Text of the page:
Wednesday, August 8, 2012

Summer Reading

Last year was my first summer break entertaining two kids all day long. At that point, my daughter's waking hours demanded much of my attention. When my son would have been otherwise occupied at school, he patiently played alone while I tended to her needs. So, I tried to make a conscious effort to initiate one-on-one time with my son when my daughter was napping. I was surprised to realize that while he appeared to be contently playing alone, he would eagerly drop what he was doing at the invitation to read a book with me. He would play alone as long as I let him, but he was still craving attention- he just didn't demand it. (This is tricky, because it takes incredible self discipline on my part to seek him out because he is quietly playing vs. hanging on my waist begging for me to play with him).
While we have lots of books at home that we read, I decided that I would choose books from the library that I could read to him during the break. The school year required him to read to me a lot, so I figured he would enjoy the change. I specifically chose books that were much longer and would require days or weeks of reading to complete.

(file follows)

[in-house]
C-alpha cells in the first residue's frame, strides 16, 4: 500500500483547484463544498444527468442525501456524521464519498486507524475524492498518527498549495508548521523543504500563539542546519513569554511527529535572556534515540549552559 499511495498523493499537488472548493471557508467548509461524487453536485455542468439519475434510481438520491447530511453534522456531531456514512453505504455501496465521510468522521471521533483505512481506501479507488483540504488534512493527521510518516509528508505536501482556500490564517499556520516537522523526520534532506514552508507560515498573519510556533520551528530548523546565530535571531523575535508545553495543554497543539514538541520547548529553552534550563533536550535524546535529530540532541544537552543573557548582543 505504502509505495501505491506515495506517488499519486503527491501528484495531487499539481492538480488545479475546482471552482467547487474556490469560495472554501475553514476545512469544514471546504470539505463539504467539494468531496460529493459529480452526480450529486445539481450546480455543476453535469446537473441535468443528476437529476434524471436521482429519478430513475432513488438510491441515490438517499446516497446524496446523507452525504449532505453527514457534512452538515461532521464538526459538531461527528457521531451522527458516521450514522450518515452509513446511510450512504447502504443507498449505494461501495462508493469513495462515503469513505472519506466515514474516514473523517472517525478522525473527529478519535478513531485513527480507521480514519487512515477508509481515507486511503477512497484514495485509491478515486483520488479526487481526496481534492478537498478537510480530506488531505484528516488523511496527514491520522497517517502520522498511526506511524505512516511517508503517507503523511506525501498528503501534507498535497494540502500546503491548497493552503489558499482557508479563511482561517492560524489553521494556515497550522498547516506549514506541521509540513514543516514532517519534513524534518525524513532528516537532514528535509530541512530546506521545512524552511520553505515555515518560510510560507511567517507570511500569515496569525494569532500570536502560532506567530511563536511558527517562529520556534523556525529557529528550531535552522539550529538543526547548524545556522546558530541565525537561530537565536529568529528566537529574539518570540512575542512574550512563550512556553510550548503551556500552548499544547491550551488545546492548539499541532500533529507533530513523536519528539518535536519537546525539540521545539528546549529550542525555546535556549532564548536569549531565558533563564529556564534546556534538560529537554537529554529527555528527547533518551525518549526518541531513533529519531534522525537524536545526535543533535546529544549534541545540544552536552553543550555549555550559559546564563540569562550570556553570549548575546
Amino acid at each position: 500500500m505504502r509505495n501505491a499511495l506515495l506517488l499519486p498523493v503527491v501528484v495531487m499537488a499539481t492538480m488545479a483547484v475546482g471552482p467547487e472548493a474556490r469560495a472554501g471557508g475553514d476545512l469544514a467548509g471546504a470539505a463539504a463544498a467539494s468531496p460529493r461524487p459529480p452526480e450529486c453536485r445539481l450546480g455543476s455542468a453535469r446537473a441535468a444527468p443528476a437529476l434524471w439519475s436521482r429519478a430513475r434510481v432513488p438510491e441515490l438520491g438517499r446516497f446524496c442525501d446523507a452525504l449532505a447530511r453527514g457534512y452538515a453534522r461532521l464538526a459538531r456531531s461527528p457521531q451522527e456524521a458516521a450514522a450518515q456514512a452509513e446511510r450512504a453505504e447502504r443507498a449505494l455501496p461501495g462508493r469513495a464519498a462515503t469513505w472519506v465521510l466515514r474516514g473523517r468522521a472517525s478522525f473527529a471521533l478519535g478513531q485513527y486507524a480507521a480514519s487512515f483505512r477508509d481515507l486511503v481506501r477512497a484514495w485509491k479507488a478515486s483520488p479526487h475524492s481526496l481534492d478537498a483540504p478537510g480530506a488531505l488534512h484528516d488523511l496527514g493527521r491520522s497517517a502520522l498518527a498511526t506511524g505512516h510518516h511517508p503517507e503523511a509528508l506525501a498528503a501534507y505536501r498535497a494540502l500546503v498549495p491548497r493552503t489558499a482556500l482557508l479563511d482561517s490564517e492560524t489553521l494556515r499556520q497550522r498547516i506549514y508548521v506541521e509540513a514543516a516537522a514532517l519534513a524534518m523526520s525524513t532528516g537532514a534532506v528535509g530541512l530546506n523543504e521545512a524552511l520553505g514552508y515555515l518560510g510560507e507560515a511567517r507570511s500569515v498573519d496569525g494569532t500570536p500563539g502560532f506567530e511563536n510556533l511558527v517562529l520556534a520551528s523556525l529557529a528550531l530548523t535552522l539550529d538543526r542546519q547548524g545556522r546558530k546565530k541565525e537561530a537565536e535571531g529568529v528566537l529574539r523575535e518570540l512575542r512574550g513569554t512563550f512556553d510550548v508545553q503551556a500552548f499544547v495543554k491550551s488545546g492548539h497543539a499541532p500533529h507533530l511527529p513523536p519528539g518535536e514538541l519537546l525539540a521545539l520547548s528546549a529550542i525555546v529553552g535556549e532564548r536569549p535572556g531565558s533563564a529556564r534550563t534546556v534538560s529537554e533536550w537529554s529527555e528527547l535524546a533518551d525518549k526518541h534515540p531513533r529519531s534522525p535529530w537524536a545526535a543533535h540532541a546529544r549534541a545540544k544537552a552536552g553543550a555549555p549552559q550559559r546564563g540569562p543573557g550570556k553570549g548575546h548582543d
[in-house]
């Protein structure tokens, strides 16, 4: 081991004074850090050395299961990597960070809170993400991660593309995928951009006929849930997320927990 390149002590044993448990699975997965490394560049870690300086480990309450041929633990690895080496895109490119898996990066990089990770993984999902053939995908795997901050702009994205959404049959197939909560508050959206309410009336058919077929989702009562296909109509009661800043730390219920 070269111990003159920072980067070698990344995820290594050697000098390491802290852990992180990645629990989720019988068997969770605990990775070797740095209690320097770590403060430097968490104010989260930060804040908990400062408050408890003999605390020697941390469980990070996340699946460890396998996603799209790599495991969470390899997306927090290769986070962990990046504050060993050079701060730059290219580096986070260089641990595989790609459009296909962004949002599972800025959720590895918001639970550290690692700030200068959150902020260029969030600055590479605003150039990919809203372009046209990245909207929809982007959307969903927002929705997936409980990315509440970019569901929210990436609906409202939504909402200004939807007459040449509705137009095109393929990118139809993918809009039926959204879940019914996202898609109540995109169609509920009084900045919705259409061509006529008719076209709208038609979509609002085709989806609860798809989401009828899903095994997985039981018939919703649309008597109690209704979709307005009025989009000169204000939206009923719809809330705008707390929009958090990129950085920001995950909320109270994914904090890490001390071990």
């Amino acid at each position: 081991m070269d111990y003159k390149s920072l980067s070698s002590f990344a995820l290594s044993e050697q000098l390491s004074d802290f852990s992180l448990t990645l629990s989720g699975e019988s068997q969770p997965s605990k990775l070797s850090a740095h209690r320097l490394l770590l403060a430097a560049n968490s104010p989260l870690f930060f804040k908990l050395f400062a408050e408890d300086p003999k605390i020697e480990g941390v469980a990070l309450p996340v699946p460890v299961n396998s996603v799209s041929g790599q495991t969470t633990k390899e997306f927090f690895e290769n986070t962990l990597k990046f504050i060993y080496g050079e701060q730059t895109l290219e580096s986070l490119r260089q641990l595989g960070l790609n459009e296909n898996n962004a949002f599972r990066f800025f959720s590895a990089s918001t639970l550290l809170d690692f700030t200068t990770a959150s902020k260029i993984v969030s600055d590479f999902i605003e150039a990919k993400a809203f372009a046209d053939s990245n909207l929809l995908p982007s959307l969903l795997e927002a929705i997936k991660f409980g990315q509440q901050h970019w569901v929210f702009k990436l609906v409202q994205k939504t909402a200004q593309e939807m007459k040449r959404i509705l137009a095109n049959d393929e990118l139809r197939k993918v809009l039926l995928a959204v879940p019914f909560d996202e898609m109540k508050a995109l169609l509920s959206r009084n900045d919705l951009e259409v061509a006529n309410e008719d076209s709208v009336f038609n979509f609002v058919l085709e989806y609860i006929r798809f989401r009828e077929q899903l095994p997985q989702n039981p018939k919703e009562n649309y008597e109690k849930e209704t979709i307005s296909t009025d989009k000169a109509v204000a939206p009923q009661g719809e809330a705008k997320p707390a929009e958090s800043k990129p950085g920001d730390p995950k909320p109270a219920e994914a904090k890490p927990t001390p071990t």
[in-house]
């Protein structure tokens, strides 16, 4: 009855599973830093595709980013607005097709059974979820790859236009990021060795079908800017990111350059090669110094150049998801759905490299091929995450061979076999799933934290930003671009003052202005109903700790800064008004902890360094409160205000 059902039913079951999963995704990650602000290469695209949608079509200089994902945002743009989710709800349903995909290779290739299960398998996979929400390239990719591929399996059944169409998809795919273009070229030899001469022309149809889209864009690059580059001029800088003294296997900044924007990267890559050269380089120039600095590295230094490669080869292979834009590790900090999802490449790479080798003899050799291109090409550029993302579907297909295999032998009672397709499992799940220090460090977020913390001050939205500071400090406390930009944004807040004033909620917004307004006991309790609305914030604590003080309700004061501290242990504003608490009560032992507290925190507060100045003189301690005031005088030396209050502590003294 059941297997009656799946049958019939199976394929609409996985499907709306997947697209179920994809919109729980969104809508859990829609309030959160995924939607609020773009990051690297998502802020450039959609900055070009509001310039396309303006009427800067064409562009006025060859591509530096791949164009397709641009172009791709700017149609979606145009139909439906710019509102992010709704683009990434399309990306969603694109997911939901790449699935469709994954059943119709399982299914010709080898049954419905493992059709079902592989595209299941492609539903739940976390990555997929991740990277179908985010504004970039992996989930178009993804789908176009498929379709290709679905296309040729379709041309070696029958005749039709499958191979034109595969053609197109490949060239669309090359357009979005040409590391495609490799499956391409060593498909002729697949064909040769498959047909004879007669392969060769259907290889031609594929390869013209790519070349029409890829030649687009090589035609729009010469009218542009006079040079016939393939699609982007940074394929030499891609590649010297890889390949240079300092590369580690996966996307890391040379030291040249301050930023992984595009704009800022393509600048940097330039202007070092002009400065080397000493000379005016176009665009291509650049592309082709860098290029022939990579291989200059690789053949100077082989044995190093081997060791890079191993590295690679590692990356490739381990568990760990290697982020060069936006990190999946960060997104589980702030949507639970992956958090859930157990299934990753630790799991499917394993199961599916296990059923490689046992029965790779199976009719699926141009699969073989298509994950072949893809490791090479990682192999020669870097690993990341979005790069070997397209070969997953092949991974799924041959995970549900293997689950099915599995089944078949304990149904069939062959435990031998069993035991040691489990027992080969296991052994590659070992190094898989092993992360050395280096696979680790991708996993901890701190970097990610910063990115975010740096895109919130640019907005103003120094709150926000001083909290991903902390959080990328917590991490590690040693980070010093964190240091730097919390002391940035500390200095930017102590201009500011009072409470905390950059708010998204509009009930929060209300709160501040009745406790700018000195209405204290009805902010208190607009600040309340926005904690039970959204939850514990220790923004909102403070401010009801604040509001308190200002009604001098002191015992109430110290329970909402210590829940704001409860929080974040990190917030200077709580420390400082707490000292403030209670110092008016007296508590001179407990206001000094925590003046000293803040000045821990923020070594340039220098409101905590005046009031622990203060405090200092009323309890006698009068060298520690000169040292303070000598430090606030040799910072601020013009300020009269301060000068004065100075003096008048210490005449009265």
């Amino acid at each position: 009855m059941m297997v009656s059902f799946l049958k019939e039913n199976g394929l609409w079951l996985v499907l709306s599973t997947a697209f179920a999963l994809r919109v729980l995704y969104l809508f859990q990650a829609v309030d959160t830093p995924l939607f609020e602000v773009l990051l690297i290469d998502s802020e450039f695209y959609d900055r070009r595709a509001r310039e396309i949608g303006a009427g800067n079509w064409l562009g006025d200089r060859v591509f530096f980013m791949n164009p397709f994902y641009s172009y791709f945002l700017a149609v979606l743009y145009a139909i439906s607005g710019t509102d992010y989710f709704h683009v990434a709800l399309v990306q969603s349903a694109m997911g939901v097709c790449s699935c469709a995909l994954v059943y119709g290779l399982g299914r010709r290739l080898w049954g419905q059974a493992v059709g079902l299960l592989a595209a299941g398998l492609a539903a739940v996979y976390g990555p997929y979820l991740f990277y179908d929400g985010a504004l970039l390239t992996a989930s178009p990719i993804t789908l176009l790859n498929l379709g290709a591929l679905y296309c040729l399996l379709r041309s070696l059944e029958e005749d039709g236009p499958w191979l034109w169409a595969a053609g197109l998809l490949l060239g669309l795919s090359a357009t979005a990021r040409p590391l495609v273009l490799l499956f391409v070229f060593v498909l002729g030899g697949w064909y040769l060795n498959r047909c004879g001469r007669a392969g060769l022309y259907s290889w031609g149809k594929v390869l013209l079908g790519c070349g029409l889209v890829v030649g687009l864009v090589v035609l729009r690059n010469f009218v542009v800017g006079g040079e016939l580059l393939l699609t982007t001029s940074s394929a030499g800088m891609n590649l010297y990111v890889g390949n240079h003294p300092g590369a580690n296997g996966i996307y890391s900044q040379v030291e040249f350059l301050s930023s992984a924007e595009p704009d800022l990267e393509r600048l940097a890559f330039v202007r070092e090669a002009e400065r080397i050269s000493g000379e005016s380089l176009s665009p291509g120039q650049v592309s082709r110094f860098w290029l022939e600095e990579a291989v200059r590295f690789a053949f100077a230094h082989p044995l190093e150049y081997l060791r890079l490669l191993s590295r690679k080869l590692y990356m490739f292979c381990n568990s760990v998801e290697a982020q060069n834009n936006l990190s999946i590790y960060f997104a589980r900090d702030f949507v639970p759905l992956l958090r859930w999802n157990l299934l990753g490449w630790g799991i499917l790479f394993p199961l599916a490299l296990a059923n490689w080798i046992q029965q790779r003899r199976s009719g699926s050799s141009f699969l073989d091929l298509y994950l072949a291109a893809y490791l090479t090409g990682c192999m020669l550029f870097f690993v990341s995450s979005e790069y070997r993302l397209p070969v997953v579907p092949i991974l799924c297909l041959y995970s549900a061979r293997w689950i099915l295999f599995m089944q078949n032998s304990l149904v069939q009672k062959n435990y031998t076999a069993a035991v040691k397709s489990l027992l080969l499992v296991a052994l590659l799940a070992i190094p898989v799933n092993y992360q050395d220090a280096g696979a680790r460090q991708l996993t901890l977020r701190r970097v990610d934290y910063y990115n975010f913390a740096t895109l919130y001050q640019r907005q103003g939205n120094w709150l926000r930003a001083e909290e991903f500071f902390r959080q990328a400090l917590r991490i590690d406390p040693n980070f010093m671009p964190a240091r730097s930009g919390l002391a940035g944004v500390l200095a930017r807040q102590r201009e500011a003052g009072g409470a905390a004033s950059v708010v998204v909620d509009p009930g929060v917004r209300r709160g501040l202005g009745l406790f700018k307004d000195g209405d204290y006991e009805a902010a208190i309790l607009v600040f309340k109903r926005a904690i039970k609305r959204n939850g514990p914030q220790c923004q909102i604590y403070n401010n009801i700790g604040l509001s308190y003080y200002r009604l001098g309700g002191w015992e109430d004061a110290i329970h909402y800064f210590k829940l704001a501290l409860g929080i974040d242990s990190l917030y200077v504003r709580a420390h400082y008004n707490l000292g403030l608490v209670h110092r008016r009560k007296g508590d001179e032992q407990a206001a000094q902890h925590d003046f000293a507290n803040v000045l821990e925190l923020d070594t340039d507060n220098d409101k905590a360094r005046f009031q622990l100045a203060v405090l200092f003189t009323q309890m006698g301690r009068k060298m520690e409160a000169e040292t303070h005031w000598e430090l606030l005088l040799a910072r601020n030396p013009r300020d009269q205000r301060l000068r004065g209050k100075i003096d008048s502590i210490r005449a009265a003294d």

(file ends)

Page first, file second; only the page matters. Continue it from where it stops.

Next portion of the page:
Sometimes he is so wrapped up in a project I have to prod him to read with me. Often though, he happily drops what he is doing and sits by me on the couch while I read. This is the second summer, and I hope to keep it up as long as he'll tolerate it. I love that it gives us something to talk about, and I especially love when he shares his perspective on different characters or plot lines, because I can tell that he's really been thinking about it. Books introduce us to lots of different characters and how they react to their challenges. They provide incredible teaching opportunities.
Here are the books I have read to him so far (I would love suggestions too!):

"Charlotte's Web" by E.B. White (Newberry Honor)
A classic. A great story about friendship and sacrifice. 
"James and the Giant Peach" by Roald Dohl
A quirky but fun adventure.

"Abel's Island" by William Steig (Newberry Honor)
I had never heard of this book, but I picked it up randomly at the library. I'm so glad I gave it a try. Wordy and deep. I am convinced it inspired the movie "Cast Away". We were so gripped by the story, my son and I finished it in a day.
"Gentle Ben" by Walt Morey
I remembered this book from my childhood when my dad read it to us. It is an adventurous story set in rugged Alaska. The book was almost too old for my son. It has a lot of descriptive paragraphs that stray from the plot, so it helped to pause occasionally to talk about what was happening.

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